In a recent talk at UC San Diego’s School of International Relations and Pacific Studies, former Mexican ambassador to China Jorge Guajardo asked what China’s leaders might learn from the Mexican Institutional Revolutionary Party:
In terms of political change, it has been widely reported that the Chinese Communist Party is carefully studying the fall of the USSR in order to escape the same fate. At his first meeting as president at Beidahe, Xi Jinping made a point of referring to the errors of the Soviet Communist Party, and those of Gorbachev in particular, as examples to avoid. In Mexico I lived under the longest-ruling one-party system in the world, and I’m convinced that the Chinese are looking at the wrong model. In order to understand the future of the Chinese Communist Party, it is far more helpful to consider the history of the PRI than that of the Soviet Union.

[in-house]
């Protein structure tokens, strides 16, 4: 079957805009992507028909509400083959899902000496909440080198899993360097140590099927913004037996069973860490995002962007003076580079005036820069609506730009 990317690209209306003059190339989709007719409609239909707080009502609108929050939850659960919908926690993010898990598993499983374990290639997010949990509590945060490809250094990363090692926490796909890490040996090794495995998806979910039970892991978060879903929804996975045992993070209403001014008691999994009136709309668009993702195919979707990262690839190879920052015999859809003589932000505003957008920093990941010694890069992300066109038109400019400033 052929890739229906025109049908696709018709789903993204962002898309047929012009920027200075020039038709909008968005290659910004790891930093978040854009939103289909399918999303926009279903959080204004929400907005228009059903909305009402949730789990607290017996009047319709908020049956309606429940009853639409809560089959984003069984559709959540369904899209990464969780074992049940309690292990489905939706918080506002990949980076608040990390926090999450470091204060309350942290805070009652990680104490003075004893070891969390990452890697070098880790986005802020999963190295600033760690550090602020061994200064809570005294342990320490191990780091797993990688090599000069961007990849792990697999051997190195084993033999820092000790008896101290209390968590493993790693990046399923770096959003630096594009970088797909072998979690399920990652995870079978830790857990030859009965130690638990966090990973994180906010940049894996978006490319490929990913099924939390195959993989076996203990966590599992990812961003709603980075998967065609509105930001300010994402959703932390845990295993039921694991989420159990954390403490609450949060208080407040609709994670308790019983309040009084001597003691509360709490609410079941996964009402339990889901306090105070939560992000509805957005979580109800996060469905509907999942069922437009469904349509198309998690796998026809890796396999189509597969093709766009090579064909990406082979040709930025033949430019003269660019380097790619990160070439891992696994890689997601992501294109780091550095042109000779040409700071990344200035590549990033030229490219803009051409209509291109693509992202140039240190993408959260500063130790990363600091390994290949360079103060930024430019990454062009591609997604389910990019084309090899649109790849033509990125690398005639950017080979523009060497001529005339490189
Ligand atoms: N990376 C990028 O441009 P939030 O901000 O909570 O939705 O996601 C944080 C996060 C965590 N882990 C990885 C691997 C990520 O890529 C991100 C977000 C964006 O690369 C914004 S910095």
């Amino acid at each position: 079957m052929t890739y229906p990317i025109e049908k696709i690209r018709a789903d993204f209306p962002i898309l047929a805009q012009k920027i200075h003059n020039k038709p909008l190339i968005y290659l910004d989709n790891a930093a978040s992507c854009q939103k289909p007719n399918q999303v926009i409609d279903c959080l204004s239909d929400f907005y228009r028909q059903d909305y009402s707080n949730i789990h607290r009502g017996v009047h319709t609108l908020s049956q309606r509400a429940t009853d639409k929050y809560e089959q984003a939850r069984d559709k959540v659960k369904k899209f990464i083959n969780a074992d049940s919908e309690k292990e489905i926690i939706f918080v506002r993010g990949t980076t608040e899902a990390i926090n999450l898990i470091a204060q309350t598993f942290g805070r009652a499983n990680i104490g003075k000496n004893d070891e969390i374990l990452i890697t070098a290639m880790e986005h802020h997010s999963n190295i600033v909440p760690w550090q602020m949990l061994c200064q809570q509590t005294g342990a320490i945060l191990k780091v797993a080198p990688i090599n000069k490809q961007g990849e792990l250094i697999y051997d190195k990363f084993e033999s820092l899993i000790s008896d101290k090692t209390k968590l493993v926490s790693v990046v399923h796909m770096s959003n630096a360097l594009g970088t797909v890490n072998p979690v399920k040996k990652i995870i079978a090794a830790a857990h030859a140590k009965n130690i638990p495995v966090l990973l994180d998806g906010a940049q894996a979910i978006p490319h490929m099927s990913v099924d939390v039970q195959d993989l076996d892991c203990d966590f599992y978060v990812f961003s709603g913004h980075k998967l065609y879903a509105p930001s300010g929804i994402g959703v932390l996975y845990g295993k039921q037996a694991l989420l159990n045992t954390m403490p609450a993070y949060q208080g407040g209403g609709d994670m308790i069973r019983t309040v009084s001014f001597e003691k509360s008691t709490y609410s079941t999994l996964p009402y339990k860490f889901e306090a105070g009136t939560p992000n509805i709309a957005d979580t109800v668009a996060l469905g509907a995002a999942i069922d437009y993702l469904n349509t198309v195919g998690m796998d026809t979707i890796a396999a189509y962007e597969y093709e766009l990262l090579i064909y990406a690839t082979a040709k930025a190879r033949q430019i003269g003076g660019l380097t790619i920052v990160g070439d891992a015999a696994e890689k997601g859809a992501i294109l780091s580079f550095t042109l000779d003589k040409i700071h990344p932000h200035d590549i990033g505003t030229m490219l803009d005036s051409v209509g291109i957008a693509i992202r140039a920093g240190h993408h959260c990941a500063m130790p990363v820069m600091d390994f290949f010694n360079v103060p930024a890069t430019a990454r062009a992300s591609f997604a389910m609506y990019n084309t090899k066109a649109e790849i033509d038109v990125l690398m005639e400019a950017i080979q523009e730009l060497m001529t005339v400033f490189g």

The Chinese Communist Party has much more in common with the PRI than it ever did with the Soviet Communist Party. Other than their name and their authoritarian model, the Chinese and Soviet communist parties share little else. With the PRI, on the other hand, the Chinese Communist Party has in common the loss of its founding ideology and a clear departure from its revolutionary roots. Just as there was nothing really revolutionary about the PRI in its later days, there is not much that is “communist” anymore about the Chinese Communist Party. Both parties became, in essence, simply a vehicle for power and preoccupied mainly with their own survival. [Source]
Previously on CDT, see Guajardo’s tweeted dissection of post-Third Plenum commentary and recollections of encounters with Bo Xilai.